Field boundaries: A home sweet home for bees

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Agriculture and Agri-Food Canada (AAFC) is working to get the buzz on bees by better understanding what types of habitats keep them happy so they'll stick around to pollinate crops.

Pollinators thrive in field boundaries

Field boundaries are the areas such as ditches, fence lines, and road allowances that surround cropped land. As farmland is consolidated into bigger fields, the centres of cropped areas move further and further from these margins – which are home to pollinators, such as bees and other insects. Pollinators provide many benefits to their ecosystems, and with a third of human food supply relying directly on insect pollination, keeping these insects happy is key.

There are 231 species of bees native to Manitoba and they are much more efficient pollinators than their domesticated honey bee cousins, so it is important we understand and maintain the ecosystems they need to thrive. Melanie Dubois, a scientist from AAFC's Brandon Research and Development Centre, and her team are studying ways to mitigate the effects of reduced habitat on native bees.

"Most of these native bees don't fly more than a kilometre from their nesting sites, so when fields that rely on pollinators – canola for example – get larger and larger, we have to consider if the flowering plants in the centre of these massive fields are being pollinated, and how we could improve this system."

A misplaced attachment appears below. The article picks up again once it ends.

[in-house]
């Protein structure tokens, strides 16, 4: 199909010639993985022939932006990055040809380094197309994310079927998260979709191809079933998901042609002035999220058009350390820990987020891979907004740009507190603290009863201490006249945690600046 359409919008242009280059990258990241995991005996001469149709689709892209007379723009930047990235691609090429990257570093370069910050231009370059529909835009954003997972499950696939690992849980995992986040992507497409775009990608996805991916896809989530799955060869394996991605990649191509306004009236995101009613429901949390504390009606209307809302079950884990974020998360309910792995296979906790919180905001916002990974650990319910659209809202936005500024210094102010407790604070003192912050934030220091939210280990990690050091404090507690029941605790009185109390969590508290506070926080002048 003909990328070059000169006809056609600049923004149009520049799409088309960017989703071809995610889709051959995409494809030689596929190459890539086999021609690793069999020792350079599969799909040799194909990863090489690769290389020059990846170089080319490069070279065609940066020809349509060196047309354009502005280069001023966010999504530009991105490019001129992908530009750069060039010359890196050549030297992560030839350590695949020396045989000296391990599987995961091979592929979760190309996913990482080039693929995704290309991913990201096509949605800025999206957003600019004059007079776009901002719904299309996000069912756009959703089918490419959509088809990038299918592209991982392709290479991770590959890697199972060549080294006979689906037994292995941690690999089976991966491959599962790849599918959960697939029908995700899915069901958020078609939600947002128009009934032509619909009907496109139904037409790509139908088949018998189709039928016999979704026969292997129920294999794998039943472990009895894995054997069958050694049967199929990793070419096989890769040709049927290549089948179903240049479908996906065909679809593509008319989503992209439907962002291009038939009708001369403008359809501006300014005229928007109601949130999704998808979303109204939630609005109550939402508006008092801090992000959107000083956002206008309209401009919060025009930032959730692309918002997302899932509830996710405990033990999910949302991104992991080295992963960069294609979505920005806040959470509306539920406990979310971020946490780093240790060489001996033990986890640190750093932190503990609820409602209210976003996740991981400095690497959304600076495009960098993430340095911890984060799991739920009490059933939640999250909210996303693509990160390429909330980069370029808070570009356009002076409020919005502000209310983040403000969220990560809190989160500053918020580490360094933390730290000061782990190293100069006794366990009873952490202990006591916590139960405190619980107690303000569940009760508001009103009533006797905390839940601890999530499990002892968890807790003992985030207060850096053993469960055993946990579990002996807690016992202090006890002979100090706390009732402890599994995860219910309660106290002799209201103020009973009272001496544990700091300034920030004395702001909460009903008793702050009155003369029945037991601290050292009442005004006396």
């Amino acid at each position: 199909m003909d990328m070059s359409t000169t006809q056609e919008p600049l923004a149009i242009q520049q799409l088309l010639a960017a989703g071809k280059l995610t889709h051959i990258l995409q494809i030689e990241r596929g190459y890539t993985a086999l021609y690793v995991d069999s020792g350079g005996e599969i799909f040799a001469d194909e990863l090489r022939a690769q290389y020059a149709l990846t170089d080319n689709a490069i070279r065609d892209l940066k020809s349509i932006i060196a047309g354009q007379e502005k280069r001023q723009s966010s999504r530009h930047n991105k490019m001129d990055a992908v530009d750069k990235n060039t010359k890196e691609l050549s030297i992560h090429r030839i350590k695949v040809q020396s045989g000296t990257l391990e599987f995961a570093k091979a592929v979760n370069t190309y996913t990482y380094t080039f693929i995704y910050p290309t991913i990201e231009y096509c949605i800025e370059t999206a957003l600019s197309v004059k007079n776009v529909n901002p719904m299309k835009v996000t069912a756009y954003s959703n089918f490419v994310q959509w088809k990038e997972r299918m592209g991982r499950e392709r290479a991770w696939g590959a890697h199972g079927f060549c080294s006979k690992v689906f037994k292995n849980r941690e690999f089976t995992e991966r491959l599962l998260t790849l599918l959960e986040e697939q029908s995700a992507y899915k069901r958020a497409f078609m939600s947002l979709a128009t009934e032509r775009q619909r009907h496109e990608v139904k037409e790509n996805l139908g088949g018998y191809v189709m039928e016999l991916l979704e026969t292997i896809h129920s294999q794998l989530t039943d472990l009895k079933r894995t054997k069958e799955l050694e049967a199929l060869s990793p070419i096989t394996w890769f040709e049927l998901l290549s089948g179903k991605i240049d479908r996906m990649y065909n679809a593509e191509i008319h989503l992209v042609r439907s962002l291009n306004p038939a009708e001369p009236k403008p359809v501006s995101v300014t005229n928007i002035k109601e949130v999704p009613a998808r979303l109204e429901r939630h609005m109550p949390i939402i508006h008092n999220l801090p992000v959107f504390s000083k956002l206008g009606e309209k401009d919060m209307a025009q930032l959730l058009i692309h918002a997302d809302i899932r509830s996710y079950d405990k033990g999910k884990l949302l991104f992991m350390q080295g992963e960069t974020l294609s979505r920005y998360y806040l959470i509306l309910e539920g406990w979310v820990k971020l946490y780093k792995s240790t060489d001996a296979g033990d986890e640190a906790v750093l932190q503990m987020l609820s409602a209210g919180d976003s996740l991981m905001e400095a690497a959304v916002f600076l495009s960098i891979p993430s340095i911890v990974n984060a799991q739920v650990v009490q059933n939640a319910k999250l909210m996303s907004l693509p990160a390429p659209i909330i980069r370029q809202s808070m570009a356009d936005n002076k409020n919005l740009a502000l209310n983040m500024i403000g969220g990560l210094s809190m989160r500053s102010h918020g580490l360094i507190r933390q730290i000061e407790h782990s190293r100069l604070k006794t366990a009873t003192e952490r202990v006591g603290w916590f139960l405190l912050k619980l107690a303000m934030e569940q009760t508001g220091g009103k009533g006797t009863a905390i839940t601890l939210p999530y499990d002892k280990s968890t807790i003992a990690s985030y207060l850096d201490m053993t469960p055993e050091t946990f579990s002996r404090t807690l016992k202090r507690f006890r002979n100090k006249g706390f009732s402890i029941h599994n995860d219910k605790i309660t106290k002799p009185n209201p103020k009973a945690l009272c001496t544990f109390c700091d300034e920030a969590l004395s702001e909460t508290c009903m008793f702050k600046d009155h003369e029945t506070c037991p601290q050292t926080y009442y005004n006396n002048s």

Melanie Dubois, Senior Riparian and Biodiversity Biologist, Agriculture and Agri-Food Canada

Bees need food from spring until fall, but domesticated crops like canola only flower for about four weeks in the summer, so alternative sources are needed. Moreover, most native bees lay their eggs in the ground or other cavities like dead vegetation and wood, and therefore are reliant on untended and wild areas. Through plot studies, Dubois' team is learning how to recreate native bees' preferred habitats in the boundaries surrounding agricultural fields. The team is focussed on planting perennial native flowering plants that will serve as a food source from spring to fall, but not interfere with bees' appetites for pollinator-dependent crops like canola. If the plot studies are successful, then a wider application of bee habitat installations in agricultural field boundaries should sustain or even increase overall crop pollination.

As part of the study, Dubois' team will conduct habitat assessments and sample bee populations in field boundaries adjacent to canola crops. Using brightly coloured plastic cups filled with a liquid mixture, the team will trap bees at regular intervals throughout the flowering season. During this time, they'll also complete a habitat assessment, which will include an inventory of vegetation types, farm management practices, and the size and distribution of food and nesting locations within a one kilometre radius of each trapping site.

The project's main objective is to develop practices that will help farmers and landowners assess, improve, and recreate field boundary habitats that foster pollinator well-being, and ultimately sustain or improve crop production.

Key facts

  • Field boundaries provide habitat for native insects that pollinate crops, as well as many other benefits to native ecosystems.
  • Researchers at the Brandon Research and Development Centre in Manitoba are working to determine how farmers can better provide habitat for the native bees that are needed to pollinate their crops.

Photo gallery

A bee sits on a pink flower with green foliage.
A native bumblebee harvests pollen and nectar from flowers such as the wild rose.
A yellow canola field divided by a row of blue and yellow cups mounted on sticks, with blue sky in background.
Coloured plastic cups serve as traps by attracting wild bees from this canola field near Brandon, Manitoba.
Closeup of bee on group of small yellow flowers.
Native bumblebee pollinating sweet clover

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